‘Worse Than The Dot Com Bubble’: Money-Losing Companies Are Going Public at a Record Rate

IMAGE: IntelligenceSquaredUS.org

By Tyler Durden | 1 October 2018

ZERO HEDGE — As we slip deeper into the euphoria of what is now the longest bull market on record, resulting in a deluge of corporate “zombies” , the initial public offering market is similarly slipping into a noxious trance of its own, welcoming to U.S. exchanges record numbers of companies that lose money. According to a new report by the Wall Street Journal, a record number, or 83% of US listed IPOs over the first three quarters of 2018, were companies that lost money in the 12 month prior to their going public.

According to the WSJ, this is the highest proportion on record dating back to 1980.

Not only that, but investors who have been buying these money-losing companies have been rewarded. Stocks of companies that lose money and list in the United States this year are up an average of 36% from their IPO price. This actually outperformed the return for IPO stocks that are posting positive earnings, which came in at 32%. Both beat the S&P 500, which has returned 9% over the same course of time.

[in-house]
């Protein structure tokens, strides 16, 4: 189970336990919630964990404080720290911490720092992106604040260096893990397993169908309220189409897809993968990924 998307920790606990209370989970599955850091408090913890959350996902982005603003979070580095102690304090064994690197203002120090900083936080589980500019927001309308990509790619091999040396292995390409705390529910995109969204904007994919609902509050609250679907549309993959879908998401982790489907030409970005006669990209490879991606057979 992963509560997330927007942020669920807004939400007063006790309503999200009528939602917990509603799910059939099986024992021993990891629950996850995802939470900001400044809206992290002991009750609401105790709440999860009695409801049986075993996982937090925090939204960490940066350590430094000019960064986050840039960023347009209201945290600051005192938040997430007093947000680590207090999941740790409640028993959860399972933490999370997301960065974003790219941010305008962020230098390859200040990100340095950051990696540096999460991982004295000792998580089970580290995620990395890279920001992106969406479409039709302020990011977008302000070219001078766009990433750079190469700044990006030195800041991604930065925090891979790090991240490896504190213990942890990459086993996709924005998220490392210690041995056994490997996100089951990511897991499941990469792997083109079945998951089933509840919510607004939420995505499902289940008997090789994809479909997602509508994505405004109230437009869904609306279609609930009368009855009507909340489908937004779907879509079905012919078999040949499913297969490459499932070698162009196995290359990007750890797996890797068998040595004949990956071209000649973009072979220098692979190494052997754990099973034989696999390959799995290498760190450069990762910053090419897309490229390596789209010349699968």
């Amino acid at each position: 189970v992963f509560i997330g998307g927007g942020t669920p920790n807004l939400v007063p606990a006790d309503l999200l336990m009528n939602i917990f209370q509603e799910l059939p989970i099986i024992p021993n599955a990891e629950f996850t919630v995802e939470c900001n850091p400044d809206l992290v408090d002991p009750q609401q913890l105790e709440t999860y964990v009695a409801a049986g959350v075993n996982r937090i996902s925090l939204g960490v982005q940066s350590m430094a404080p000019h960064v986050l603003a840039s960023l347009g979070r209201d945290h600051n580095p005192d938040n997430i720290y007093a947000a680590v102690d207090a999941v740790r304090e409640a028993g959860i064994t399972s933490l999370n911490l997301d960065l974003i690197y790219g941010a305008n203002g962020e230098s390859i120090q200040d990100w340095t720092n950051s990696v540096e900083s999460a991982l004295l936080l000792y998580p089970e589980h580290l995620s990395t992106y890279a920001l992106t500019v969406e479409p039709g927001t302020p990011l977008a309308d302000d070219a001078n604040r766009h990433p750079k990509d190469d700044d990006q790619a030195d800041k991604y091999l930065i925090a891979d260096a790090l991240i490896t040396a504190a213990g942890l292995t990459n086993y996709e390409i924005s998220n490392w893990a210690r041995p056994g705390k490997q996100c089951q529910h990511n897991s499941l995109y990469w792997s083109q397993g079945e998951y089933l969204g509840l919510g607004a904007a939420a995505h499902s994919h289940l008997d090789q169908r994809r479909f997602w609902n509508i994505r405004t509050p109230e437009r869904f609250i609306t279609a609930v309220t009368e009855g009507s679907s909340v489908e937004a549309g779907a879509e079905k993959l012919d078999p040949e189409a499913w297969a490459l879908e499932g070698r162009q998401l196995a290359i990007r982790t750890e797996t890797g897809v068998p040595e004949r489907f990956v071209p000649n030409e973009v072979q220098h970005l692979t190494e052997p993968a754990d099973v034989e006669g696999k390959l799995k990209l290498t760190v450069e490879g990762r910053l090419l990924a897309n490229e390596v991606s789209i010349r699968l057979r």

And because it’s this easy to conjure money out of thin air, new listings have surged. During the first three quarters of 2018, $50 billion in IPO money has been raised by more than 180 companies. This puts this year on track to be the busiest year for IPOs since 2014. […]


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